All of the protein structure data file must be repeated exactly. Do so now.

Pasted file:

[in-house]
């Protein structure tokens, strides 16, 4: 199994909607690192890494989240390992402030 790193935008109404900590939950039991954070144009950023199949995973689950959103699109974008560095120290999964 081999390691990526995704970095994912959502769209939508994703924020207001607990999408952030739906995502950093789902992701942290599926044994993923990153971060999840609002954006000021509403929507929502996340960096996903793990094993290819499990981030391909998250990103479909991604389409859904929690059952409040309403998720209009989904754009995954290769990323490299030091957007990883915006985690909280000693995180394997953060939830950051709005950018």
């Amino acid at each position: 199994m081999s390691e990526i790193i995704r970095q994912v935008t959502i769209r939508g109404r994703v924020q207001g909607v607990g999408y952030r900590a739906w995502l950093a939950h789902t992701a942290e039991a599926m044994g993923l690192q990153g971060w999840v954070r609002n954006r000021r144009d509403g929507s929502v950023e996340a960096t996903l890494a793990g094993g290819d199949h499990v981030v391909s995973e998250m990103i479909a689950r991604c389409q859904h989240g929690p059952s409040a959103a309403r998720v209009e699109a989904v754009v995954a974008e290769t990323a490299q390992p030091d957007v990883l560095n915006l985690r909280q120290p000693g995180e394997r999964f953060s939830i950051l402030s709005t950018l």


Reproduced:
[in-house]
């Protein structure tokens, strides 16, 4: 199994909607690192890494989240390992402030 790193935008109404900590939950039991954070144009950023199949995973689950959103699109974008560095120290999964 081999390691990526995704970095994912959502769209939508994703924020207001607990999408952030739906995502950093789902992701942290599926044994993923990153971060999840609002954006000021509403929507929502996340960096996903793990094993290819499990981030391909998250990103479909991604389409859904929690059952409040309403998720209009989904754009995954290769990323490299030091957007990883915006985690909280000693995180394997953060939830950051709005950018």
């Amino acid at each position: 199994m081999s390691e990526i790193i995704r970095q994912v935008t959502i769209r939508g109404r994703v924020q207001g909607v607990g999408y952030r900590a739906w995502l950093a939950h789902t992701a942290e039991a599926m044994g993923l690192q990153g971060w999840v954070r609002n954006r000021r144009d509403g929507s929502v950023e996340a960096t996903l890494a793990g094993g290819d199949h499990v981030v391909s995973e998250m990103i479909a689950r991604c389409q859904h989240g929690p059952s409040a959103a309403r998720v209009e699109a989904v754009v995954a974008e290769t990323a490299q390992p030091d957007v990883l560095n915006l985690r909280q120290p000693g995180e394997r999964f953060s939830i950051l402030s709005t950018l």